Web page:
Mendocino County was one of California's original 27 counties, created in 1850 by the State Legislature. Because of its small population, Mendocino County was administered by the government of Sonoma County until 1859, when the government was established in a small building on Main Street in Ukiah. County officials moved into the first courthouse at the site bounded by Standley, Perkins, State and Schools streets on January 24, 1860.
Mendocino County derives its name from Cape Mendocino, which lies northward of its northern boundary. Cape Mendocino was given its name by a famous Spanish navigator of the 16th century, Juan Rodriquez Cabrillo. Cabrillo discovered it in 1542 while on a voyage of discovery along the Pacific Coast and named it in honor of Don Antonio de Mendoza, the first Viceroy of New Spain (Mexico), and the patron of the voyageur.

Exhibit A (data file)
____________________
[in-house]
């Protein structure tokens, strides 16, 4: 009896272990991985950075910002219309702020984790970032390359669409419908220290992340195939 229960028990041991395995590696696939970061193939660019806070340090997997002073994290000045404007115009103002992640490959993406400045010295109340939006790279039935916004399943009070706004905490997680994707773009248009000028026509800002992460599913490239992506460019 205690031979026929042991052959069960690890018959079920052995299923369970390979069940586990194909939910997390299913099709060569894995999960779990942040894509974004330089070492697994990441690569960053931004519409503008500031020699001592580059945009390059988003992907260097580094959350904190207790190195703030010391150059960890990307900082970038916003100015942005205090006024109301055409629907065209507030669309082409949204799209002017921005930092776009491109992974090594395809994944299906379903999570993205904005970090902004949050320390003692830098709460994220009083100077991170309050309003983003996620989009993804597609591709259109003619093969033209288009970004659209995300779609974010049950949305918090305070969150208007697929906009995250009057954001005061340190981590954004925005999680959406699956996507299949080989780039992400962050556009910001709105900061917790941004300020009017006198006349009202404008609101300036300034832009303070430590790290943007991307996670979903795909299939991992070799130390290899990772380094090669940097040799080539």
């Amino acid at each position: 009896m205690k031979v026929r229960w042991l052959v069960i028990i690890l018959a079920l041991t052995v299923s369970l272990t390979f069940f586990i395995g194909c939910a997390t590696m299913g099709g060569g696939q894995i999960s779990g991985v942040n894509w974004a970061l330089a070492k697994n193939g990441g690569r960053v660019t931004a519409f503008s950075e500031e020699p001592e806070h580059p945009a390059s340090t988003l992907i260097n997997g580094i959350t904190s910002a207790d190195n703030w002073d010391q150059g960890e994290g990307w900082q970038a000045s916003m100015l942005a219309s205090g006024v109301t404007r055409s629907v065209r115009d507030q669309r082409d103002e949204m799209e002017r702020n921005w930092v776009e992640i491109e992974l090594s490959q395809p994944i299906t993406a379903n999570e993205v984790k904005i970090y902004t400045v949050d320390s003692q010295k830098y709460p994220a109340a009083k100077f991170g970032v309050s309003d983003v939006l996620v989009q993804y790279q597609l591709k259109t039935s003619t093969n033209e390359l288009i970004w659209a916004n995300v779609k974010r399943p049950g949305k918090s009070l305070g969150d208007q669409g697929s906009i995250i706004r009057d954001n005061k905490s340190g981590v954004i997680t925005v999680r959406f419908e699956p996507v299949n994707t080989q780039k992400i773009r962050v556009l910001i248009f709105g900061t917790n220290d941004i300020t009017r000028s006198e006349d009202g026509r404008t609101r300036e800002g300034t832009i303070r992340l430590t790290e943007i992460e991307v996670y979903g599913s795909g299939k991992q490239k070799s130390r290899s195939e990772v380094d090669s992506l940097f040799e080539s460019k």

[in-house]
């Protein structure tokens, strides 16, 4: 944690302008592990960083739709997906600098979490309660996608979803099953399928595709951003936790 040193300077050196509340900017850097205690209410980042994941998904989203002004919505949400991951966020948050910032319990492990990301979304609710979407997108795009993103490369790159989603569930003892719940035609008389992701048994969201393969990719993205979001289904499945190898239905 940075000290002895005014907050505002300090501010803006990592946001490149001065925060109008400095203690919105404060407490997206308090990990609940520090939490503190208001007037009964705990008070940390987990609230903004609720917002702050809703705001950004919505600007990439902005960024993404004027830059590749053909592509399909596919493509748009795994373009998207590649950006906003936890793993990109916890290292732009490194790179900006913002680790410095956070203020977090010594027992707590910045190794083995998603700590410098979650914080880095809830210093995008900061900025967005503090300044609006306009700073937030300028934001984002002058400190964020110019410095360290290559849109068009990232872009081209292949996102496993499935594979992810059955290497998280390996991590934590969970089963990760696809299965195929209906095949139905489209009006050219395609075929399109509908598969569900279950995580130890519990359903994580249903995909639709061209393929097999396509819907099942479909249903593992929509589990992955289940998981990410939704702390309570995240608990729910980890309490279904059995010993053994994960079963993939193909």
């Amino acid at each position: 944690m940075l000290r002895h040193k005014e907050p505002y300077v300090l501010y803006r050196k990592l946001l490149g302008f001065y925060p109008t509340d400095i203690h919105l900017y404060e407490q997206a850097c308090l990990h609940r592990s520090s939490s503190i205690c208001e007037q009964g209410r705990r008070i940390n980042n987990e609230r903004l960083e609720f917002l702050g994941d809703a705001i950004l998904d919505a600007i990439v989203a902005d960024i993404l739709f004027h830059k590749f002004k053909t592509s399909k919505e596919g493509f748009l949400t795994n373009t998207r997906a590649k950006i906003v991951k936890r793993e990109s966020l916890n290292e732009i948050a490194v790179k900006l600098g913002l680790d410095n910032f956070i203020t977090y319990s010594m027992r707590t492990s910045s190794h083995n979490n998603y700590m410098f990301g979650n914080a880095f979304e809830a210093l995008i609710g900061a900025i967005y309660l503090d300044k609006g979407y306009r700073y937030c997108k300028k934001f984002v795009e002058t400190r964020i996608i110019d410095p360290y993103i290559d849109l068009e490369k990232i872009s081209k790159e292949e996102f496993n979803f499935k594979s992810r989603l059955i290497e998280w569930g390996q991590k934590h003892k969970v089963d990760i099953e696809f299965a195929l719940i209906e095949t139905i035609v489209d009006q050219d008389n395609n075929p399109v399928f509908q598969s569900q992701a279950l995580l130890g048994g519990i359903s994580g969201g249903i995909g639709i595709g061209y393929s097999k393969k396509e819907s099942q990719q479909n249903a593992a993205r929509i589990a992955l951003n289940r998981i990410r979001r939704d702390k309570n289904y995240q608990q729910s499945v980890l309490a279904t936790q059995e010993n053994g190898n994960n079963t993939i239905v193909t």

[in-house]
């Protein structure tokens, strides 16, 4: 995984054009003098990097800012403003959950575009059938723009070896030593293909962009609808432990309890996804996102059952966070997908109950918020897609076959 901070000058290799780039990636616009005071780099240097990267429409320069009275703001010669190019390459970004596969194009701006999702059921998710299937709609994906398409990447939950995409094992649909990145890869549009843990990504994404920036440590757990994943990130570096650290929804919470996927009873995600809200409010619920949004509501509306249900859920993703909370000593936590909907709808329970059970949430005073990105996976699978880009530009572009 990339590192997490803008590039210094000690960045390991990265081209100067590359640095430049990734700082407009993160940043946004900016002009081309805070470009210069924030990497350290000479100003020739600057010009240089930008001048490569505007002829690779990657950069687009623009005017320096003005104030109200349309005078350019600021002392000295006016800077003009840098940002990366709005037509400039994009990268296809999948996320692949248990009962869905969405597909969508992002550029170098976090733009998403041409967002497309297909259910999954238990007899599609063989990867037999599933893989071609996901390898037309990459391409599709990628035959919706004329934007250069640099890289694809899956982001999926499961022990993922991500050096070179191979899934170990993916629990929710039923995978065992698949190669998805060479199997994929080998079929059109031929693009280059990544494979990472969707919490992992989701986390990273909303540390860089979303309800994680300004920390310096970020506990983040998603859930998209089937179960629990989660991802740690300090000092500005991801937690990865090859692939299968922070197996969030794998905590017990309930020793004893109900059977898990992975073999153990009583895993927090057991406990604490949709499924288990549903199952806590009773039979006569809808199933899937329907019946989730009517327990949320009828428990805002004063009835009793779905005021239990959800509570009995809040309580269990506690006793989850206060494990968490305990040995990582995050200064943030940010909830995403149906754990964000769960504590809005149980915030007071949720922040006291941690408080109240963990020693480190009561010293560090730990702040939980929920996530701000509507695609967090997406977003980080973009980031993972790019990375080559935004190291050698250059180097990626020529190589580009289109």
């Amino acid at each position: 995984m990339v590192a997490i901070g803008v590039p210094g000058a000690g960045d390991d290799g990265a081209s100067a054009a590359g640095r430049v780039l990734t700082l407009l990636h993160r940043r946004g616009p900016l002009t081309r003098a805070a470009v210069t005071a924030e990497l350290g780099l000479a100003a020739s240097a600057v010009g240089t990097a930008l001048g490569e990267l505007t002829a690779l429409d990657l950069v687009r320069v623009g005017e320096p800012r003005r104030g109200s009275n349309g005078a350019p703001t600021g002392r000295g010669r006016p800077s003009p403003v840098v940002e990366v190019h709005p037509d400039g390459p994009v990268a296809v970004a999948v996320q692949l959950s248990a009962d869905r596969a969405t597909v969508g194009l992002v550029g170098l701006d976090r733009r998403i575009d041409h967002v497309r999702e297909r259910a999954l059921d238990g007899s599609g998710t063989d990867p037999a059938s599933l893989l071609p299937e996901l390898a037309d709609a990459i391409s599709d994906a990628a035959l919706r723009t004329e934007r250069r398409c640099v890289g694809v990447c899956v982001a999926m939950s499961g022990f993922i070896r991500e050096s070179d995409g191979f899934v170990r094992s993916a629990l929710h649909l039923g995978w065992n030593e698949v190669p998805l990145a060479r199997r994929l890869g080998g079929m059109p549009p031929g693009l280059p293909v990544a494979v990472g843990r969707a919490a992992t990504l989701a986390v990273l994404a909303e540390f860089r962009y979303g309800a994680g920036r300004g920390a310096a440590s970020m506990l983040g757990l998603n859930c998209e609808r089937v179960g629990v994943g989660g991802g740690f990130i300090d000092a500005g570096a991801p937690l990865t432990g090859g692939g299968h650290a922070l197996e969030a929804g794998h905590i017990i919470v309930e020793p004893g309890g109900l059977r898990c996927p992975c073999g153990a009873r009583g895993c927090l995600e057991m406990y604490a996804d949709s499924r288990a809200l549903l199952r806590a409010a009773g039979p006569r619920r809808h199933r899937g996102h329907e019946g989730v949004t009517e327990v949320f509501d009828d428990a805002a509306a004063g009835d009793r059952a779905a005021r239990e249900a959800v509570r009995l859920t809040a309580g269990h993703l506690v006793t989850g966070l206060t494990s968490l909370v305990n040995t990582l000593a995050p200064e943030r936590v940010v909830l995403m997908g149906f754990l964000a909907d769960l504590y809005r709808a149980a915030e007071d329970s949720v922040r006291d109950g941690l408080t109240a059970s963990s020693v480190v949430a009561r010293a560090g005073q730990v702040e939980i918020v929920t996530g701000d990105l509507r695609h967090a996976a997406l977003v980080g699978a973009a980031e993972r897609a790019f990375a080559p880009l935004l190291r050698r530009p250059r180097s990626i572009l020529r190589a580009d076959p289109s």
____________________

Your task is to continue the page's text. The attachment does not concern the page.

The Californian Native American tribes who originally lived in the area were the Yuki, the Pomo, the Cahto, and the Wintun. The first permanent non-indigenous settlements in the county were made on the coast north of Big River in April of 1852.
Mendocino County encompasses an area of over 2 million acres or approximately 3500 square miles.